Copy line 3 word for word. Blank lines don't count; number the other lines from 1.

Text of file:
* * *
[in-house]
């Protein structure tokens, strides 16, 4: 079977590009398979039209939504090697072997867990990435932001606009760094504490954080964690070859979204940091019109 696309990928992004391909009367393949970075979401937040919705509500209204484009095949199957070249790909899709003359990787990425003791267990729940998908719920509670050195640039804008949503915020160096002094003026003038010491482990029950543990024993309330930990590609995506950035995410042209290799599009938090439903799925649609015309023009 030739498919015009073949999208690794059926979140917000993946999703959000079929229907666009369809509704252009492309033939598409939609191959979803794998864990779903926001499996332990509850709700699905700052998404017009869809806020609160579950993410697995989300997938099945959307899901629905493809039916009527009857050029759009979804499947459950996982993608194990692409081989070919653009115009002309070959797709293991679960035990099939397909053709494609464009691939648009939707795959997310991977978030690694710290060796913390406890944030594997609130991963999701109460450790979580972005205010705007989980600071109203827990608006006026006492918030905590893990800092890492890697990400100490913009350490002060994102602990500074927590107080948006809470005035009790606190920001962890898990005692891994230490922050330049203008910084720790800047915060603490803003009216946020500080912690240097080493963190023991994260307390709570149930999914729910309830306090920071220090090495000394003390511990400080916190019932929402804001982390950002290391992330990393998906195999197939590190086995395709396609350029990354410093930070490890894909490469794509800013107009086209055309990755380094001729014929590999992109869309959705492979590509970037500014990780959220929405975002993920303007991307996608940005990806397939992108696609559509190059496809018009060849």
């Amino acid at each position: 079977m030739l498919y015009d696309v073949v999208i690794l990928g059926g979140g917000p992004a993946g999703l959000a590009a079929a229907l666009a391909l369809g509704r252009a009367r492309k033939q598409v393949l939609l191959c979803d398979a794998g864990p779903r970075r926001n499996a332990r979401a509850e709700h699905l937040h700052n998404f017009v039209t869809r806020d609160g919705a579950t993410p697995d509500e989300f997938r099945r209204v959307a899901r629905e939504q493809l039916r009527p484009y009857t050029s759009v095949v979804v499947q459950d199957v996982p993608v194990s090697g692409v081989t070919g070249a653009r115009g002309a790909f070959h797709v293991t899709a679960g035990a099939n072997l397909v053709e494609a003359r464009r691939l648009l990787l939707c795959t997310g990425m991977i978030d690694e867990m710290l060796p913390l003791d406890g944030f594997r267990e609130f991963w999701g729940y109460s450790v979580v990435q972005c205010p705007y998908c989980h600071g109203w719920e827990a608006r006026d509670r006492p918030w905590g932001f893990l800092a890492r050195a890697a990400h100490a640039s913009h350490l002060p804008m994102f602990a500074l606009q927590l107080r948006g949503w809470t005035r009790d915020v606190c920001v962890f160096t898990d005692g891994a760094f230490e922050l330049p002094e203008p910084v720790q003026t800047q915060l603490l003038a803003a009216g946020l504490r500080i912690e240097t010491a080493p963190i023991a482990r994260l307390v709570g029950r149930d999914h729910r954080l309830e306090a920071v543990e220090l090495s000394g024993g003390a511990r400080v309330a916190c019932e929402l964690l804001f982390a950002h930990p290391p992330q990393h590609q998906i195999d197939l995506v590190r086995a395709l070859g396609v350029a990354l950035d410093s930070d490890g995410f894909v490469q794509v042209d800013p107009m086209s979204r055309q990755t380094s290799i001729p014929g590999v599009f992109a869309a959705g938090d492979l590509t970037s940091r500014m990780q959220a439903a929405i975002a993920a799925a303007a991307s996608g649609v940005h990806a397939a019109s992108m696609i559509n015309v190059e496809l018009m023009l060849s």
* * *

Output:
């Amino acid at each position: 079977m030739l498919y015009d696309v073949v999208i690794l990928g059926g979140g917000p992004a993946g999703l959000a590009a079929a229907l666009a391909l369809g509704r252009a009367r492309k033939q598409v393949l939609l191959c979803d398979a794998g864990p779903r970075r926001n499996a332990r979401a509850e709700h699905l937040h700052n998404f017009v039209t869809r806020d609160g919705a579950t993410p697995d509500e989300f997938r099945r209204v959307a899901r629905e939504q493809l039916r009527p484009y009857t050029s759009v095949v979804v499947q459950d199957v996982p993608v194990s090697g692409v081989t070919g070249a653009r115009g002309a790909f070959h797709v293991t899709a679960g035990a099939n072997l397909v053709e494609a003359r464009r691939l648009l990787l939707c795959t997310g990425m991977i978030d690694e867990m710290l060796p913390l003791d406890g944030f594997r267990e609130f991963w999701g729940y109460s450790v979580v990435q972005c205010p705007y998908c989980h600071g109203w719920e827990a608006r006026d509670r006492p918030w905590g932001f893990l800092a890492r050195a890697a990400h100490a640039s913009h350490l002060p804008m994102f602990a500074l606009q927590l107080r948006g949503w809470t005035r009790d915020v606190c920001v962890f160096t898990d005692g891994a760094f230490e922050l330049p002094e203008p910084v720790q003026t800047q915060l603490l003038a803003a009216g946020l504490r500080i912690e240097t010491a080493p963190i023991a482990r994260l307390v709570g029950r149930d999914h729910r954080l309830e306090a920071v543990e220090l090495s000394g024993g003390a511990r400080v309330a916190c019932e929402l964690l804001f982390a950002h930990p290391p992330q990393h590609q998906i195999d197939l995506v590190r086995a395709l070859g396609v350029a990354l950035d410093s930070d490890g995410f894909v490469q794509v042209d800013p107009m086209s979204r055309q990755t380094s290799i001729p014929g590999v599009f992109a869309a959705g938090d492979l590509t970037s940091r500014m990780q959220a439903a929405i975002a993920a799925a303007a991307s996608g649609v940005h990806a397939a019109s992108m696609i559509n015309v190059e496809l018009m023009l060849s």